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Coding Skills LevelUp, Part 2. Where to Learn About Algorithms

Published in the Java Developer group
Continuing our series of pieces about additional programming-related subjects that are not a part of CodeGym’s course, with links and recommendations on where you can learn them. Today we are going to talk about algorithms. Coding Skills LevelUp, Part 2. Where to Learn About Algorithms - 1

What is algorithms

An algorithm per se is nothing more than a step-by-step receipt for solving a problem. The majority of algorithms used in programming these days have already been discovered, tested, and proven. Algorithms in Java are static methods that are used to perform various operations on collections. If data structures are used by Java programmers to store and organize data, algorithms are used to manipulate the data in those structures. So these two topics are tied to each other, and understanding how they work together is quite important and can make your Java coding a lot more efficient. Algorithms can be applied to any programming language, and strong experienced programmers are normally expected to know at least the basics of this topic, as well as knowing how to convert algorithms to code in the programming language they are using.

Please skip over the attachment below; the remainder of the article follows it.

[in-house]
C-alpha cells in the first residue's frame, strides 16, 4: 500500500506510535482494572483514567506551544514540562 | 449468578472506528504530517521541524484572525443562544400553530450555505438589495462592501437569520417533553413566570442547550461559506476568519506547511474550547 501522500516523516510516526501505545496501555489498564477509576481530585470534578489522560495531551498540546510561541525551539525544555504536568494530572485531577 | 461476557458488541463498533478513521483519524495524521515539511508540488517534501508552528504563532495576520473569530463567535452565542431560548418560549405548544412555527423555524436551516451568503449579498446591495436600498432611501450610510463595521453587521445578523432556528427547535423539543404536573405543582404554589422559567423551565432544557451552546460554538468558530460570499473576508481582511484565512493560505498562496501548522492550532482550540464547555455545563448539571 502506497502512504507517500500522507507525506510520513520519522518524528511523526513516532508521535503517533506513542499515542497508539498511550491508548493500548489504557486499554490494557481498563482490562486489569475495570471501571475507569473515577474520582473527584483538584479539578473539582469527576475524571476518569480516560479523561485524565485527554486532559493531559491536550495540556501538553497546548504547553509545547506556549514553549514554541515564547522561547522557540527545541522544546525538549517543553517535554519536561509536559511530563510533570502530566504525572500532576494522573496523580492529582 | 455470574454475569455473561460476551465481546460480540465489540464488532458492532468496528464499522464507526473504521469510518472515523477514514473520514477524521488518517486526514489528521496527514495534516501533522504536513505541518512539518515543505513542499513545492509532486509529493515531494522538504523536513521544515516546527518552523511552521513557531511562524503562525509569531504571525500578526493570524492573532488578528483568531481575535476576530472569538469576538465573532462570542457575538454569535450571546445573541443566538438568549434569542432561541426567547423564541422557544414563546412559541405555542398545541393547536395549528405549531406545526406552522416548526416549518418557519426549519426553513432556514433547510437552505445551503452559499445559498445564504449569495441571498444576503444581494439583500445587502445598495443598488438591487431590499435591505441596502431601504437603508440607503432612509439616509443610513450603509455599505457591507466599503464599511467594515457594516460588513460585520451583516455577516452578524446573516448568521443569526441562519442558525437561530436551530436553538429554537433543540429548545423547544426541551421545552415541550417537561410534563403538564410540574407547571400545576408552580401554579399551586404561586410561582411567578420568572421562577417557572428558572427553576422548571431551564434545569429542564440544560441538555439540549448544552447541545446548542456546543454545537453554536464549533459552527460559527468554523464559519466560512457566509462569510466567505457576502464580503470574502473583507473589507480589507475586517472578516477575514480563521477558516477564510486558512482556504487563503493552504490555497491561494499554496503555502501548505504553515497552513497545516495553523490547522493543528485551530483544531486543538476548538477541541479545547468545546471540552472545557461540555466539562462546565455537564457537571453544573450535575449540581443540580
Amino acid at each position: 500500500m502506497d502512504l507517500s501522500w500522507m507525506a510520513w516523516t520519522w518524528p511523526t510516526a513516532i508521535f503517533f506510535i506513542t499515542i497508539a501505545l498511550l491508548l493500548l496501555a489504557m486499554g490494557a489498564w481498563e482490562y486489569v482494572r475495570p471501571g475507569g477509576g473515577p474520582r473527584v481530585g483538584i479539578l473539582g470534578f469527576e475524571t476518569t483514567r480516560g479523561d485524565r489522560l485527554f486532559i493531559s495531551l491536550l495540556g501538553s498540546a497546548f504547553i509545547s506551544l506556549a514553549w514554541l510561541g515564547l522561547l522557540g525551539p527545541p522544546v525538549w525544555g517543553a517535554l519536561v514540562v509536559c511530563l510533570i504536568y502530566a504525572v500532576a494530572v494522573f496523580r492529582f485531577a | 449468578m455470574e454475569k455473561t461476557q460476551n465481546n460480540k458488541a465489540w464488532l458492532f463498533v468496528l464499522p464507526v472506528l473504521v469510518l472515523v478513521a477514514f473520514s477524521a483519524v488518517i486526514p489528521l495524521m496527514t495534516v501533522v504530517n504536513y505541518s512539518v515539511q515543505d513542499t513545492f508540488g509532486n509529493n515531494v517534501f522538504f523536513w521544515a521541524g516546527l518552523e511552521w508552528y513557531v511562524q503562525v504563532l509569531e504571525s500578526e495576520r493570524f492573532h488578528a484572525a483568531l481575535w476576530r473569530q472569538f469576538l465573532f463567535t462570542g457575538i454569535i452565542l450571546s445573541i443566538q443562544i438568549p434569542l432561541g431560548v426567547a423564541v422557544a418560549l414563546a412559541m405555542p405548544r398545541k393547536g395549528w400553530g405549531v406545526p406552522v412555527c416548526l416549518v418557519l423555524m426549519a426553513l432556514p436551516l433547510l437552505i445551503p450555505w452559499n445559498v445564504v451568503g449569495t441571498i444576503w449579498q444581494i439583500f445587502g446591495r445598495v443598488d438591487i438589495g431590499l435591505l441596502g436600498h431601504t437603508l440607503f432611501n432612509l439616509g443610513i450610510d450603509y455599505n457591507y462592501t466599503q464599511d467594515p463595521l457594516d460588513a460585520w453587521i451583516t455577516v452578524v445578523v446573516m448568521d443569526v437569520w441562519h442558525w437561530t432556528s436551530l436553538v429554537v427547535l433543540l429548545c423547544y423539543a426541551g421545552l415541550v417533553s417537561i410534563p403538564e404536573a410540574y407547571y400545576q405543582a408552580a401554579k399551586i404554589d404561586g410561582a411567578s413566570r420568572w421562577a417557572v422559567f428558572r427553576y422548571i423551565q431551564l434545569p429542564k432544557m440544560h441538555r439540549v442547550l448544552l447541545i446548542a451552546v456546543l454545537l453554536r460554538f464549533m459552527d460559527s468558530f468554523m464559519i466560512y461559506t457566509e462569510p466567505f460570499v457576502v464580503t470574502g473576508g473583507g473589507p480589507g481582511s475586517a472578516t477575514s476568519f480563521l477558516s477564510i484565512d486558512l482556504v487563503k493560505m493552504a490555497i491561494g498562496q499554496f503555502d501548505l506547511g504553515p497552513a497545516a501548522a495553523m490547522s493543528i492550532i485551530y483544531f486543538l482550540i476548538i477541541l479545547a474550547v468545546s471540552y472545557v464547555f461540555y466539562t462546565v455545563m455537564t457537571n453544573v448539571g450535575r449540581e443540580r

Books about algorithms

  1. Data Structures and Algorithms Made Easy by Narasimha Karumanchi.

    One of the best textbooks for beginners in algorithms (and data structures). ‘Data Structures And Algorithms Made Easy: Data Structures and Algorithmic Puzzles’ is a book that offers solutions to complex data structures and algorithms. There are multiple solutions for each problem, and the book is coded in C/C++. You can use this one as a guide to prepare for interviews, exams, and campus work.

  2. Grokking Algorithms by Aditya Bhargava.